The meeting comes as Pope Francis plans to visit the Caribbean island in September en route to the United States. The pontiff also helped to broker a deal easing relations between the United States and Cuba in December, an appeal that a senior U.S. administration official at the time called “very rare.”

“As we already know, President Raúl Castro has publicly thanked the Pope for his role in fostering the rapprochement between Cuba and the United States of America,” Fr. Federico Lombardi, SJ, director of the Holy See Press Office, said in the statement.

TIME France

French Lawmakers Approve Controversial Surveillance Bill

French surveillance measures vote in Parliament
Ian Langsdon—EPA The French parliament is seen in session shortly before holding a vote to adopt new surveillance rules, in the Assemblee Nationale building, in Paris on May 5, 2015.

It would allow intelligence services to put cameras in terror suspects' homes without prior authorization from a judge

(PARIS)—France’s lower house of Parliament has approved a bill aimed at legalizing broad surveillance of terrorism suspects that has drawn an outcry from advocates of civil liberties.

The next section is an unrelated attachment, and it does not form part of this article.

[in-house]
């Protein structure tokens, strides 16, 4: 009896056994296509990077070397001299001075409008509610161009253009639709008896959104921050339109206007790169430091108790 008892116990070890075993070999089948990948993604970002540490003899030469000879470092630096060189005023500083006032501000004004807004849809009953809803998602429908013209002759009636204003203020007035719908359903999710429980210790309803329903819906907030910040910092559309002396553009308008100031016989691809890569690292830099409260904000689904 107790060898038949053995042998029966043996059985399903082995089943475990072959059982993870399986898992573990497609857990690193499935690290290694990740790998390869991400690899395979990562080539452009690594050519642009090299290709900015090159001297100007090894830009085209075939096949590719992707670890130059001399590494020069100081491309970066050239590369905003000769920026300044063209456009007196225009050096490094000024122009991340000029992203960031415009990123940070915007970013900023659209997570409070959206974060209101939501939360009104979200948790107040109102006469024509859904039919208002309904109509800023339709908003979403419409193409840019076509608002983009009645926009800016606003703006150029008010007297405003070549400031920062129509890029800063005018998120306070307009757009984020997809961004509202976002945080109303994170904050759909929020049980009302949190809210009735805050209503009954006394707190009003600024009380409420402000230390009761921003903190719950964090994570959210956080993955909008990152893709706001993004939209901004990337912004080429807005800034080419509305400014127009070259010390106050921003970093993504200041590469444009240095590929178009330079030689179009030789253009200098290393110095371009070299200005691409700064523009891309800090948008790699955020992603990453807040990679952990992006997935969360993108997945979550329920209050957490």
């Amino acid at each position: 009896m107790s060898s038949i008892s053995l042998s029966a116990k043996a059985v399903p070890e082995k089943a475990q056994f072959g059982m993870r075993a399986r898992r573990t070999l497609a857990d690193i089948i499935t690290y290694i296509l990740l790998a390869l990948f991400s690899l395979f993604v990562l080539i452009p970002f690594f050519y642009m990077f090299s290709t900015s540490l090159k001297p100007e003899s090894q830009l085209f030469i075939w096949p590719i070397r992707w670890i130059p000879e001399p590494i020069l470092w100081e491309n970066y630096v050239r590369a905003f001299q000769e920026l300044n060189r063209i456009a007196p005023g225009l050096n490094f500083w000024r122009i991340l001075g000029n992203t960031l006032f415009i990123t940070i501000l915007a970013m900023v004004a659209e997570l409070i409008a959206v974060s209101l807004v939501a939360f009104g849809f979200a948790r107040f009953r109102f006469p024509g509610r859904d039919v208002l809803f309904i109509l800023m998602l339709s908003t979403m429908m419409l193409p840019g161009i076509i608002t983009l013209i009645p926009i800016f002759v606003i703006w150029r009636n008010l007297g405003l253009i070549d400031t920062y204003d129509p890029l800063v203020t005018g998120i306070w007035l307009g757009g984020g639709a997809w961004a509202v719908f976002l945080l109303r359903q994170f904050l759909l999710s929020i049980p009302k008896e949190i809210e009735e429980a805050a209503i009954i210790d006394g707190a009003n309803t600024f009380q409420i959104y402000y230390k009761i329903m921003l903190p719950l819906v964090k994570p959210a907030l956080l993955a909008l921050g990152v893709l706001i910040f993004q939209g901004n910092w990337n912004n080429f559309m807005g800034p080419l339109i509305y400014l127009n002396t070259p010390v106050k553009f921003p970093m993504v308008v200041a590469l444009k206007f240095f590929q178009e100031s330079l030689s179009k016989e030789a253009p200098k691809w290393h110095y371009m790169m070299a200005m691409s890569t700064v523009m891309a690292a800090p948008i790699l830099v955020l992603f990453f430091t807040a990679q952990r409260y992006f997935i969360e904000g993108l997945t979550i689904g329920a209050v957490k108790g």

The bill was passed Tuesday with 438 votes in favor and 86 against.

Lawmakers from both the Socialist majority in Parliament and the conservative opposition supported the bill, which will now move to the Senate for further discussion.

The bill was proposed long before the January Paris attacks by Islamic extremists to update a law left essentially untouched since 1991. But the government has said it has become more urgent with each person who has become radicalized.

The new law would entitle intelligence services to place cameras and recording devices in suspects’ homes and beacons on their cars without prior authorization from a judge.

Instead, they would need to request authorization from an independent nine-person panel composed of magistrates, lawmakers and a communication expert — with exceptions in cases of special threats.